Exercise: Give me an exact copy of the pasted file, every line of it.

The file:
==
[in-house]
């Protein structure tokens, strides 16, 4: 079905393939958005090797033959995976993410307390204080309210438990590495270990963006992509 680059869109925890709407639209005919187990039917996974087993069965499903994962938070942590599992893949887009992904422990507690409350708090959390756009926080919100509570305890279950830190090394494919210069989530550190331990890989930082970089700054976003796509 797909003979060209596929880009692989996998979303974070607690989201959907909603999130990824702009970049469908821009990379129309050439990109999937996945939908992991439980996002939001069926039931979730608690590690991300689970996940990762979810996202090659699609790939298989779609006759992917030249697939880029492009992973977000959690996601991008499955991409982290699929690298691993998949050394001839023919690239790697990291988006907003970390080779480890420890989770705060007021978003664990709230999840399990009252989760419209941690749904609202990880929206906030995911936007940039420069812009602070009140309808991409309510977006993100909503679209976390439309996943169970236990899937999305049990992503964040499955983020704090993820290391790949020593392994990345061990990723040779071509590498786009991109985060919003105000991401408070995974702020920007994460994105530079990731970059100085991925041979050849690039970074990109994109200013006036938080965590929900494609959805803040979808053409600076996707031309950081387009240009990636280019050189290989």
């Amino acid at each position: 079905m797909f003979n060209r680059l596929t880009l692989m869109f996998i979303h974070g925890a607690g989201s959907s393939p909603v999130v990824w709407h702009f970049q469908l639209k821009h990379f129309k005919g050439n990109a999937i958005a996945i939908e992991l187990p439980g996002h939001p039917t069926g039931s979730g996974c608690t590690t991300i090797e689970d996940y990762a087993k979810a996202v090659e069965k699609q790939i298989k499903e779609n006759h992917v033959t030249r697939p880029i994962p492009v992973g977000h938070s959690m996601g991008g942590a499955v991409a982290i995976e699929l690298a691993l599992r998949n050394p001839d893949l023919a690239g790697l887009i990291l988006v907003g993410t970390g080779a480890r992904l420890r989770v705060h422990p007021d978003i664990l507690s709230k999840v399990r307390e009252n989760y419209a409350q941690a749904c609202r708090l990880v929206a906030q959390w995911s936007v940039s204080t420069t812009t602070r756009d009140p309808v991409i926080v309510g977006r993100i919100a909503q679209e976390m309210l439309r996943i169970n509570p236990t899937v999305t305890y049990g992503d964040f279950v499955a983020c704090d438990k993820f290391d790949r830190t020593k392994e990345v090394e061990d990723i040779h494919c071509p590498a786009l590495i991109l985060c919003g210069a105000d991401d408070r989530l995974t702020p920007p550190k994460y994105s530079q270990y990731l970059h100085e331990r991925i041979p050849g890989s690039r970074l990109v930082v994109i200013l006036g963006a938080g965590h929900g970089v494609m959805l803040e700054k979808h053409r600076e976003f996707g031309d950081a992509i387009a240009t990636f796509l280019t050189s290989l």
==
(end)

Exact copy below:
[in-house]
């Protein structure tokens, strides 16, 4: 079905393939958005090797033959995976993410307390204080309210438990590495270990963006992509 680059869109925890709407639209005919187990039917996974087993069965499903994962938070942590599992893949887009992904422990507690409350708090959390756009926080919100509570305890279950830190090394494919210069989530550190331990890989930082970089700054976003796509 797909003979060209596929880009692989996998979303974070607690989201959907909603999130990824702009970049469908821009990379129309050439990109999937996945939908992991439980996002939001069926039931979730608690590690991300689970996940990762979810996202090659699609790939298989779609006759992917030249697939880029492009992973977000959690996601991008499955991409982290699929690298691993998949050394001839023919690239790697990291988006907003970390080779480890420890989770705060007021978003664990709230999840399990009252989760419209941690749904609202990880929206906030995911936007940039420069812009602070009140309808991409309510977006993100909503679209976390439309996943169970236990899937999305049990992503964040499955983020704090993820290391790949020593392994990345061990990723040779071509590498786009991109985060919003105000991401408070995974702020920007994460994105530079990731970059100085991925041979050849690039970074990109994109200013006036938080965590929900494609959805803040979808053409600076996707031309950081387009240009990636280019050189290989």
């Amino acid at each position: 079905m797909f003979n060209r680059l596929t880009l692989m869109f996998i979303h974070g925890a607690g989201s959907s393939p909603v999130v990824w709407h702009f970049q469908l639209k821009h990379f129309k005919g050439n990109a999937i958005a996945i939908e992991l187990p439980g996002h939001p039917t069926g039931s979730g996974c608690t590690t991300i090797e689970d996940y990762a087993k979810a996202v090659e069965k699609q790939i298989k499903e779609n006759h992917v033959t030249r697939p880029i994962p492009v992973g977000h938070s959690m996601g991008g942590a499955v991409a982290i995976e699929l690298a691993l599992r998949n050394p001839d893949l023919a690239g790697l887009i990291l988006v907003g993410t970390g080779a480890r992904l420890r989770v705060h422990p007021d978003i664990l507690s709230k999840v399990r307390e009252n989760y419209a409350q941690a749904c609202r708090l990880v929206a906030q959390w995911s936007v940039s204080t420069t812009t602070r756009d009140p309808v991409i926080v309510g977006r993100i919100a909503q679209e976390m309210l439309r996943i169970n509570p236990t899937v999305t305890y049990g992503d964040f279950v499955a983020c704090d438990k993820f290391d790949r830190t020593k392994e990345v090394e061990d990723i040779h494919c071509p590498a786009l590495i991109l985060c919003g210069a105000d991401d408070r989530l995974t702020p920007p550190k994460y994105s530079q270990y990731l970059h100085e331990r991925i041979p050849g890989s690039r970074l990109v930082v994109i200013l006036g963006a938080g965590h929900g970089v494609m959805l803040e700054k979808h053409r600076e976003f996707g031309d950081a992509i387009a240009t990636f796509l280019t050189s290989l």